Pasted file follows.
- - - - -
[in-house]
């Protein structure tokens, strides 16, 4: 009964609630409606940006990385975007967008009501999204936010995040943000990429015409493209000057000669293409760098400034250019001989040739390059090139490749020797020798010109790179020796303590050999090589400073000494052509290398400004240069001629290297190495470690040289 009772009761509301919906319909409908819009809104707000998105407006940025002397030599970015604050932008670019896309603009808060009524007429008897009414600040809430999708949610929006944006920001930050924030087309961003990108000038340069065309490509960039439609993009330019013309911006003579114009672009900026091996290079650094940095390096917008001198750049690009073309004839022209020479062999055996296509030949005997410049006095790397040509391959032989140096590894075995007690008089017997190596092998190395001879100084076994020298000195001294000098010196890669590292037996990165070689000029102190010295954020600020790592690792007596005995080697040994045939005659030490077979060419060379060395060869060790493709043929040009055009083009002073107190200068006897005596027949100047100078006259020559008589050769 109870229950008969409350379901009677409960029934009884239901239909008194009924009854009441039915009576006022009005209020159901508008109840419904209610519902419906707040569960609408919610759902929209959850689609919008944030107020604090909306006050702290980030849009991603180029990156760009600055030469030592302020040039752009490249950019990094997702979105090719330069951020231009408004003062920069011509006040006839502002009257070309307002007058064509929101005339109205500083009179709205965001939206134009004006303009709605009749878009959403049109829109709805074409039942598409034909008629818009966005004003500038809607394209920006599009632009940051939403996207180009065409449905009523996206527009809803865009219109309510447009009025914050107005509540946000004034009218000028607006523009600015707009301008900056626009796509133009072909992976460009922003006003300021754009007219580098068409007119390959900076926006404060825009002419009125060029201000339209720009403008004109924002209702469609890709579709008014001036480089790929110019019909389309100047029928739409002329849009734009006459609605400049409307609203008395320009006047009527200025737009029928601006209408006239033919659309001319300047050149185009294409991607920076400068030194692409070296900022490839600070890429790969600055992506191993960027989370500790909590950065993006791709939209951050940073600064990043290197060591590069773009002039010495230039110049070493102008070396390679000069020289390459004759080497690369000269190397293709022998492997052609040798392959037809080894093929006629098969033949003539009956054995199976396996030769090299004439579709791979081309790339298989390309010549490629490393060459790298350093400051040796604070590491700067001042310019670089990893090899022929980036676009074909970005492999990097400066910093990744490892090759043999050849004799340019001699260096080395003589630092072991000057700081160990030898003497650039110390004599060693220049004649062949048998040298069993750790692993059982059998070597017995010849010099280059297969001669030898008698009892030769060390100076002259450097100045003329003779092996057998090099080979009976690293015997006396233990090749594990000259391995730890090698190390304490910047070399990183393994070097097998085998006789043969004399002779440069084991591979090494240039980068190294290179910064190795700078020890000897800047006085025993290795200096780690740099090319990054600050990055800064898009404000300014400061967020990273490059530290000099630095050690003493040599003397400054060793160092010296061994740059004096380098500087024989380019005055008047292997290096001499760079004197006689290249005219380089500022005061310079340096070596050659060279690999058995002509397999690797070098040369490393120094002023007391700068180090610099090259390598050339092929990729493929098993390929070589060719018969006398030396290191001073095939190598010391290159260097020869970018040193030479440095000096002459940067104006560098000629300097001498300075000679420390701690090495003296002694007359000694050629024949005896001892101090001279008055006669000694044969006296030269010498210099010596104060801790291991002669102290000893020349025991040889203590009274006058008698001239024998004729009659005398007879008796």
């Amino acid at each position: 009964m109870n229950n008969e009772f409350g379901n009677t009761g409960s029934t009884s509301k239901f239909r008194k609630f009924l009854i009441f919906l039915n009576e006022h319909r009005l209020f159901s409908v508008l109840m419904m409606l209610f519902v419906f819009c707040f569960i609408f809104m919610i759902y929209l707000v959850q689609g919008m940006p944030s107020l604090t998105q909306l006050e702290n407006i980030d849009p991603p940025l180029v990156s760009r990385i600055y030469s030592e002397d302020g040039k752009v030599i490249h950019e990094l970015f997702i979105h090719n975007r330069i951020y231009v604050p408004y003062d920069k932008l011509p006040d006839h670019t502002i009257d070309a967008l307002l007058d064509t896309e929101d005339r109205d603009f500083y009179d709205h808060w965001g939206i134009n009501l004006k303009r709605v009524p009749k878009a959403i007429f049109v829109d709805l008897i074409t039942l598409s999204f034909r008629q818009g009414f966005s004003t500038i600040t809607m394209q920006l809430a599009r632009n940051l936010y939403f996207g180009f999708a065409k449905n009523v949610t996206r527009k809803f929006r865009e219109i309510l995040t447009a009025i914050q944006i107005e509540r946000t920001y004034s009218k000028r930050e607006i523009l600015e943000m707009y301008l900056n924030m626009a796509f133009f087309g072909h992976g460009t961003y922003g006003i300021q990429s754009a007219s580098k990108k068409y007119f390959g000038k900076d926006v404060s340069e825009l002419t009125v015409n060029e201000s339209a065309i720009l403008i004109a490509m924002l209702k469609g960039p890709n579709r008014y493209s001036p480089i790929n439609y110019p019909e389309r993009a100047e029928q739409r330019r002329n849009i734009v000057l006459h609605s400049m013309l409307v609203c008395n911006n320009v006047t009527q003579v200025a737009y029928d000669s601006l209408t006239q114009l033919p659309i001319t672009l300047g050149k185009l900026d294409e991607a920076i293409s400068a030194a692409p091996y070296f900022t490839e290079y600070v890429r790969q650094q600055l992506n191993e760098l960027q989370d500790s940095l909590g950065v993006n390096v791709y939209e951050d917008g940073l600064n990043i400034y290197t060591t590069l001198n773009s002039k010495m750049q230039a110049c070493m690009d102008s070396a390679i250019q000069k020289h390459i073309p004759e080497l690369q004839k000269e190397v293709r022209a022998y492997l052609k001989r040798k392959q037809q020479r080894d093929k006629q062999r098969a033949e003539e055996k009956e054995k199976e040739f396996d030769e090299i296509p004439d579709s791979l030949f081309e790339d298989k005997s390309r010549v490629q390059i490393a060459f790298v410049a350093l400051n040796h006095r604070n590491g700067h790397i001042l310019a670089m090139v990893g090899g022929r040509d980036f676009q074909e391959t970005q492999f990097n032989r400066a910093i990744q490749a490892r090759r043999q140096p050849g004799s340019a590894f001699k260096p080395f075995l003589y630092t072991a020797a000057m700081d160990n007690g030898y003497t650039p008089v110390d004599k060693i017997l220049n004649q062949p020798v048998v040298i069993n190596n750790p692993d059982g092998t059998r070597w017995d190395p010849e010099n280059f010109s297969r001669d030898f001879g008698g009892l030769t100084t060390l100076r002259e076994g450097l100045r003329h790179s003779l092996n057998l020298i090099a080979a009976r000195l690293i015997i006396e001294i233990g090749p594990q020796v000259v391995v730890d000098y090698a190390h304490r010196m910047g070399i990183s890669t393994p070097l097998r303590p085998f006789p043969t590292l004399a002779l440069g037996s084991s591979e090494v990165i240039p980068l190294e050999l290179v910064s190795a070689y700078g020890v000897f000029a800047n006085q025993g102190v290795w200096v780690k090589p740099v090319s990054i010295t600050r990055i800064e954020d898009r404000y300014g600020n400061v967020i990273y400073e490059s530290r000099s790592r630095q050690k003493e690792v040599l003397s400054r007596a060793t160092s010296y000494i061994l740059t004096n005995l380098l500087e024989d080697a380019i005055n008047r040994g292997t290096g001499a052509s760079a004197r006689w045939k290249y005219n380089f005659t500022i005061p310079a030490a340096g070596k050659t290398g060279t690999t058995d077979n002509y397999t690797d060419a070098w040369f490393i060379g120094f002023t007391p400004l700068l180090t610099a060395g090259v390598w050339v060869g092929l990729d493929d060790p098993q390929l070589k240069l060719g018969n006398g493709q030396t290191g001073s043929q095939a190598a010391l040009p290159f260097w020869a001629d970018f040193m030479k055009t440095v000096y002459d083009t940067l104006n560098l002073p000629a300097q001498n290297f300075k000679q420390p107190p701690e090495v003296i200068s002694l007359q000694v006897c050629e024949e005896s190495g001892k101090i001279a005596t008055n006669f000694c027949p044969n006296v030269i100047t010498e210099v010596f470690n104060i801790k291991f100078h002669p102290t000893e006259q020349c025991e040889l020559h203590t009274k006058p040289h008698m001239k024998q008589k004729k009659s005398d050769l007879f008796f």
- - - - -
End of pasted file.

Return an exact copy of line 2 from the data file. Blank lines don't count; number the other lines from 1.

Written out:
């Protein structure tokens, strides 16, 4: 009964609630409606940006990385975007967008009501999204936010995040943000990429015409493209000057000669293409760098400034250019001989040739390059090139490749020797020798010109790179020796303590050999090589400073000494052509290398400004240069001629290297190495470690040289 009772009761509301919906319909409908819009809104707000998105407006940025002397030599970015604050932008670019896309603009808060009524007429008897009414600040809430999708949610929006944006920001930050924030087309961003990108000038340069065309490509960039439609993009330019013309911006003579114009672009900026091996290079650094940095390096917008001198750049690009073309004839022209020479062999055996296509030949005997410049006095790397040509391959032989140096590894075995007690008089017997190596092998190395001879100084076994020298000195001294000098010196890669590292037996990165070689000029102190010295954020600020790592690792007596005995080697040994045939005659030490077979060419060379060395060869060790493709043929040009055009083009002073107190200068006897005596027949100047100078006259020559008589050769 109870229950008969409350379901009677409960029934009884239901239909008194009924009854009441039915009576006022009005209020159901508008109840419904209610519902419906707040569960609408919610759902929209959850689609919008944030107020604090909306006050702290980030849009991603180029990156760009600055030469030592302020040039752009490249950019990094997702979105090719330069951020231009408004003062920069011509006040006839502002009257070309307002007058064509929101005339109205500083009179709205965001939206134009004006303009709605009749878009959403049109829109709805074409039942598409034909008629818009966005004003500038809607394209920006599009632009940051939403996207180009065409449905009523996206527009809803865009219109309510447009009025914050107005509540946000004034009218000028607006523009600015707009301008900056626009796509133009072909992976460009922003006003300021754009007219580098068409007119390959900076926006404060825009002419009125060029201000339209720009403008004109924002209702469609890709579709008014001036480089790929110019019909389309100047029928739409002329849009734009006459609605400049409307609203008395320009006047009527200025737009029928601006209408006239033919659309001319300047050149185009294409991607920076400068030194692409070296900022490839600070890429790969600055992506191993960027989370500790909590950065993006791709939209951050940073600064990043290197060591590069773009002039010495230039110049070493102008070396390679000069020289390459004759080497690369000269190397293709022998492997052609040798392959037809080894093929006629098969033949003539009956054995199976396996030769090299004439579709791979081309790339298989390309010549490629490393060459790298350093400051040796604070590491700067001042310019670089990893090899022929980036676009074909970005492999990097400066910093990744490892090759043999050849004799340019001699260096080395003589630092072991000057700081160990030898003497650039110390004599060693220049004649062949048998040298069993750790692993059982059998070597017995010849010099280059297969001669030898008698009892030769060390100076002259450097100045003329003779092996057998090099080979009976690293015997006396233990090749594990000259391995730890090698190390304490910047070399990183393994070097097998085998006789043969004399002779440069084991591979090494240039980068190294290179910064190795700078020890000897800047006085025993290795200096780690740099090319990054600050990055800064898009404000300014400061967020990273490059530290000099630095050690003493040599003397400054060793160092010296061994740059004096380098500087024989380019005055008047292997290096001499760079004197006689290249005219380089500022005061310079340096070596050659060279690999058995002509397999690797070098040369490393120094002023007391700068180090610099090259390598050339092929990729493929098993390929070589060719018969006398030396290191001073095939190598010391290159260097020869970018040193030479440095000096002459940067104006560098000629300097001498300075000679420390701690090495003296002694007359000694050629024949005896001892101090001279008055006669000694044969006296030269010498210099010596104060801790291991002669102290000893020349025991040889203590009274006058008698001239024998004729009659005398007879008796």